Parents Feel Inadequate about Teaching Children Finances

July 21, 2009 ( - A new survey suggests parents want to impart sound financial values to their children, but feel they do not have the knowledge or tools to teach them.

According to the T. Rowe Price Parents, Kids & Money Survey, parents on average grade themselves a B- when it comes to their total understanding of basic saving and investing concepts such as setting goals, the importance of saving, spending smartly, inflation, and diversification. The study of 504 moms and dads nationwide also revealed that 60% feel financial discussions do not happen nearly enough, and more than half are worried they could be doing more to prepare their children to be financially competent by age 18.

Although the current economic conditions have served as a catalyst to encourage nearly half of parents to have more conversations with their kids about money, the survey revealed that more than half of parents feel they have to periodically reinforce money lessons because their kids quickly forget them, according to a press release. In addition, while regular occurrences such as giving an allowance, shopping together, getting birthday money, or balancing a checkbook are ideal times to impart basic financial lessons, most parents do not always leverage these occasions.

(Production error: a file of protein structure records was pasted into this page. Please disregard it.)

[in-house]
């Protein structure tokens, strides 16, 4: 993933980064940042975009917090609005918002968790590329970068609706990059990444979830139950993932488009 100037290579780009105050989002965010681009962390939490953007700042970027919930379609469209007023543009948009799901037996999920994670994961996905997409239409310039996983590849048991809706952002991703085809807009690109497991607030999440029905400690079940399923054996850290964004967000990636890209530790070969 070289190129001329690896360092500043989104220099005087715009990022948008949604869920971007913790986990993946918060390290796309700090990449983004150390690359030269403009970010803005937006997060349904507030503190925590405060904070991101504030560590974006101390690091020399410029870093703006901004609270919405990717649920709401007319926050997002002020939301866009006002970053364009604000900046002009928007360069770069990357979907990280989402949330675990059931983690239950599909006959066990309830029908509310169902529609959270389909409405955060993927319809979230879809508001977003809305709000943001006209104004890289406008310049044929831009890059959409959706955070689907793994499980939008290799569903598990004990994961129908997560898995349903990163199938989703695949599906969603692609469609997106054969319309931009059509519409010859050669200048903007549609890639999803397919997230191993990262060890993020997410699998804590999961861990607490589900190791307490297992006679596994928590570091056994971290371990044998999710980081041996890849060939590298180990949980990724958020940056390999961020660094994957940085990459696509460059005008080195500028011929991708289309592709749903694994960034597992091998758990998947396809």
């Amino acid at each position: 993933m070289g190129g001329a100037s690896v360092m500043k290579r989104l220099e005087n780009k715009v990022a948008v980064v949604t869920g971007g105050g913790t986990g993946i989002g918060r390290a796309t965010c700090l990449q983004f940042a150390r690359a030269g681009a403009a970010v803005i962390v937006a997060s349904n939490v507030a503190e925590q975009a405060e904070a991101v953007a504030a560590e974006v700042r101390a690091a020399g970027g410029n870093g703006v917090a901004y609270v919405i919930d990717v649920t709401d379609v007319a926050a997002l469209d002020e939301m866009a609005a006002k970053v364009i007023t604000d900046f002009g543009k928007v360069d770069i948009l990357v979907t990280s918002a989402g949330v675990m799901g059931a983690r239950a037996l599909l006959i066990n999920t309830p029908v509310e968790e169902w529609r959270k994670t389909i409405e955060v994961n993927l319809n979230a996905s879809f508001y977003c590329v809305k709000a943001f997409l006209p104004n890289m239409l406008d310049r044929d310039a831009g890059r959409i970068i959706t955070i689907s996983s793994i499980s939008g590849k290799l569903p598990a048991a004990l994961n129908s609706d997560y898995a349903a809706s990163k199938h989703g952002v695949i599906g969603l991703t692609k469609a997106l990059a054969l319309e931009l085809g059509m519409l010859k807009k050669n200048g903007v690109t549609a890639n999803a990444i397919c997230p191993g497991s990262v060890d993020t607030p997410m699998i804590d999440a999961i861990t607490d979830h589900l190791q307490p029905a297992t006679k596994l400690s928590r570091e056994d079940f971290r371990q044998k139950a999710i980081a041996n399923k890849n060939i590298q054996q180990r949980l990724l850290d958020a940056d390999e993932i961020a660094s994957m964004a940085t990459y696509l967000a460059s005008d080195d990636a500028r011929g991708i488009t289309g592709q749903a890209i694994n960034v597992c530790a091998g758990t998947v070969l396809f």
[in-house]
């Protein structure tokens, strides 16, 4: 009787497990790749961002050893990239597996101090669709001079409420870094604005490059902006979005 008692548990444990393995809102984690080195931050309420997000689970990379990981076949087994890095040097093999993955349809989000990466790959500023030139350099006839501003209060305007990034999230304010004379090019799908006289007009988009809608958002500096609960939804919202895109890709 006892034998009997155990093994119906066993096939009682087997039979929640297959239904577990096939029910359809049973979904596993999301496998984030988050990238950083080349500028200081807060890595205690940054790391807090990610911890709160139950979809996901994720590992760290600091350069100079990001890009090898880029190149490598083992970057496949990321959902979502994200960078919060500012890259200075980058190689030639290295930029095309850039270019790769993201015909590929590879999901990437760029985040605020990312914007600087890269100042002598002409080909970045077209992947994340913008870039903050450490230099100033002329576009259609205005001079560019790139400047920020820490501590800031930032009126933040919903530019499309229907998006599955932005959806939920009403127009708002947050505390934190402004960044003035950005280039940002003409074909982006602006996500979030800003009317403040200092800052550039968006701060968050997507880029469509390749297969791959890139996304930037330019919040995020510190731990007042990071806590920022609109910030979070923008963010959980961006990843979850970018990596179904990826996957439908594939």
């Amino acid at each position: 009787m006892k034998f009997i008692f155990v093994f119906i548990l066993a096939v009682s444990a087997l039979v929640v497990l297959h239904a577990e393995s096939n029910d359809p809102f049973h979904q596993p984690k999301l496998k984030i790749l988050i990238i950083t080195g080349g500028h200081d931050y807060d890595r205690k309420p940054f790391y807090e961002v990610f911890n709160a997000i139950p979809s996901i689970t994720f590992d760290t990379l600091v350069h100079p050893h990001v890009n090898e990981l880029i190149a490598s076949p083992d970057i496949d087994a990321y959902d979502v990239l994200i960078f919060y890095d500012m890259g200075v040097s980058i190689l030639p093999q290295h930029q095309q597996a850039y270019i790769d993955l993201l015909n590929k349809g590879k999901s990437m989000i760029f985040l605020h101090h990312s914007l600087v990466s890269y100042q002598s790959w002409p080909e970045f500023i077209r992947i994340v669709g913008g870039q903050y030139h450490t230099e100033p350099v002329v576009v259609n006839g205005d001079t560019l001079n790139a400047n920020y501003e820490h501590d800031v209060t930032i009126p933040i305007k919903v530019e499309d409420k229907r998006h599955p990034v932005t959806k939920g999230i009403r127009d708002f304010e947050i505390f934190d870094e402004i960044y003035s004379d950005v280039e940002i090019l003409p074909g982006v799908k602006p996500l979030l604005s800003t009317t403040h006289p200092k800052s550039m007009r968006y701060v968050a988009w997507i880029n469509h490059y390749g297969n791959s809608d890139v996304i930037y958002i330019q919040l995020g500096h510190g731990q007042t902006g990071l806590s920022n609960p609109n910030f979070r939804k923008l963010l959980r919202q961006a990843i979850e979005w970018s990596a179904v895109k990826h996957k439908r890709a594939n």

Nearly half of parents neglect to utilize receiving money as a gift as a teachable moment, and the majority do not always capitalize on shopping or grocery store trips as opportunities to have a conversation about money and finances, the press release said. Forty-one percent of parents who give their children an allowance report that the children always or sometimes come back for more money after it runs out.

The majority (85%) of parents report that their child has a piggy bank, and nearly all say that having one sets a good example about the importance of saving. A majority of parents say the decision to take money out is shared, while nearly a third say the decision rests with the child alone.

More than two-thirds of parents say that speaking to children about money is a shared responsibility, but when one parent is solely responsible, the task falls to Mom nearly two-thirds of the time.

T. Rowe Price said in its press release that it has created a new Family Center section of its Web site, available at . The site serves as a gateway to The Great Piggy Bank Adventure online board game which offers children lessons on goal-setting, saving and spending wisely, staying ahead of inflation, and diversifying assets, and the site links to T. Rowe Price financial tools, calculators, and investment information.